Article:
[TUC Spoilers]What was the point

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MSJ

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« Reply #15 on: July 26, 2017, 02:51:27 pm »
Also, i hate when someone starts a thread, bitches and moans, doesnt give us enough info to know what their issue is, then doesnt participate anymore.
“No. I am your end. Before your eyes I will put your seed to the knife. I will quarter your carcass and feed it to the dogs. Your bones I will grind to dust and cast to the winds. I will strike down those who speak your name or the name of your fathers, until ‘Yursalka’ becomes as meaningless as infant babble. I will blot you out, hunt down your every trace! The track of your life has come to me,

Walter

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« Reply #16 on: July 26, 2017, 03:00:34 pm »
I dunno, I think it's fine.

Like, very very few people read anything, at all.  It is terrifying how few people have read a book since college.  Authors are basically hurling their work into a void.

This person read all seven of these books, and felt invested enough to google up a website where they could write what they thought about it.  That's an incredible level of engagement.

Yeah, I disagree with their thoughts, but whatever.  The fact that they had em is a great sign for the books.

MSJ

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« Reply #17 on: July 26, 2017, 03:30:12 pm »
Well, maybe your right. Id just like to hear the specifics is all.
“No. I am your end. Before your eyes I will put your seed to the knife. I will quarter your carcass and feed it to the dogs. Your bones I will grind to dust and cast to the winds. I will strike down those who speak your name or the name of your fathers, until ‘Yursalka’ becomes as meaningless as infant babble. I will blot you out, hunt down your every trace! The track of your life has come to me,

Wilshire

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« Reply #18 on: July 26, 2017, 03:50:13 pm »
Wilshire, i cant recommend highly enough to take up BK's rec on Three Body Problem. Deals with alot of these issues and from what ive reas so far, is very good.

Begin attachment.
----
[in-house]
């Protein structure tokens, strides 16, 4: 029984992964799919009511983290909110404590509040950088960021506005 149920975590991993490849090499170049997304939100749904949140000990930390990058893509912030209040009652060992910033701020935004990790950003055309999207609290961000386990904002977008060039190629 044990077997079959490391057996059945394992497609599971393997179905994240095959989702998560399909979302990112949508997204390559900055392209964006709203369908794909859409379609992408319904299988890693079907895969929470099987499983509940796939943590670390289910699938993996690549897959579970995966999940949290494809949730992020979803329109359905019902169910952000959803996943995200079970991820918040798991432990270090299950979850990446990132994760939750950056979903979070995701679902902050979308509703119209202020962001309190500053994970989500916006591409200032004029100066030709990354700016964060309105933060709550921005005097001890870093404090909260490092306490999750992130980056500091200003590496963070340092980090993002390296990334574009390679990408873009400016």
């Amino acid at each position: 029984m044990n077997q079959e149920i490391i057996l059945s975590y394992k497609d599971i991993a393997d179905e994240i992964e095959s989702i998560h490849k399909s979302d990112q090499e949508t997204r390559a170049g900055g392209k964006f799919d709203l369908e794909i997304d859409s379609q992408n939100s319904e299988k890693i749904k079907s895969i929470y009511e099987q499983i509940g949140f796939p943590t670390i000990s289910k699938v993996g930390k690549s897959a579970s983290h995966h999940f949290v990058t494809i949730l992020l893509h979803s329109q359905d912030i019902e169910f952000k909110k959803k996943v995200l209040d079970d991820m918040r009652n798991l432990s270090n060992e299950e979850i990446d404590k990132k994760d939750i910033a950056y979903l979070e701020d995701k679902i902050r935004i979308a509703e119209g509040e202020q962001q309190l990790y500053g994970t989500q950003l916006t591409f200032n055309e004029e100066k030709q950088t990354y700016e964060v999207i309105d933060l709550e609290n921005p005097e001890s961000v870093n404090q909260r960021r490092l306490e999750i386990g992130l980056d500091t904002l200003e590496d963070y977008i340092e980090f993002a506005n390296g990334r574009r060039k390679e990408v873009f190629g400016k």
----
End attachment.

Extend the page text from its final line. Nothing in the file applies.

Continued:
I'll put it on the list. Unfortunately, its a long, long list, and I'm at like 3 books this year lol.

Also, i hate when someone starts a thread, bitches and moans, doesnt give us enough info to know what their issue is, then doesnt participate anymore.
Comments like this discourage people from posting. I can understand your frustration, but hey, there's some 25 replies to this topic, most of which don't address the initial post since it was non substantive anyway. I call that an overall win for the forum, regardless of fair or foul original intent of the OP.

Its really the responsibility of those who respond to encourage further discussion. A cessation of the discussion, imo, is largely a failing on their part to engage the OP. For what its worth, I take it as a personal failing on my part.

The greater impact of a thread is that all the posts are permanent. If some future user comes across this and clicks it, what will they see? A bunch of superfans flaming someone not part of the circle-jerk, or a community interested in engaging deeper discussion with even though who disagree? If the former, I have failed and they will leave, and if the latter then maybe they will feel compelled to participate themselves. :) . No follow-up of the OP does not change that outcome.

« Last Edit: July 26, 2017, 03:52:48 pm by Wilshire »
One of the other conditions of possibility.

MSJ

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« Reply #19 on: July 26, 2017, 03:57:31 pm »
Wilshire, just say im bad at the internet and slap me on the wrist. You know i do this once a month... ;)
“No. I am your end. Before your eyes I will put your seed to the knife. I will quarter your carcass and feed it to the dogs. Your bones I will grind to dust and cast to the winds. I will strike down those who speak your name or the name of your fathers, until ‘Yursalka’ becomes as meaningless as infant babble. I will blot you out, hunt down your every trace! The track of your life has come to me,

Wilshire

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« Reply #20 on: July 26, 2017, 04:15:48 pm »
Wilshire, just say im bad at the internet and slap me on the wrist. You know i do this once a month... ;)
Big monologues are, apparently, more my style. Sorry lol, someone decided it would be a good idea to make me a moderator.
One of the other conditions of possibility.

MSJ

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« Reply #21 on: July 26, 2017, 04:18:38 pm »
Quote from:  Wilshire
Bakker has some nuggets down at the bottom of the acknowledgments section regarding this. Just a few words, maybe part of a sentence, but I think its quite telling. He wrote for a reason, that's clear. What that reason is will probably be a debate for as long as there are people asking why.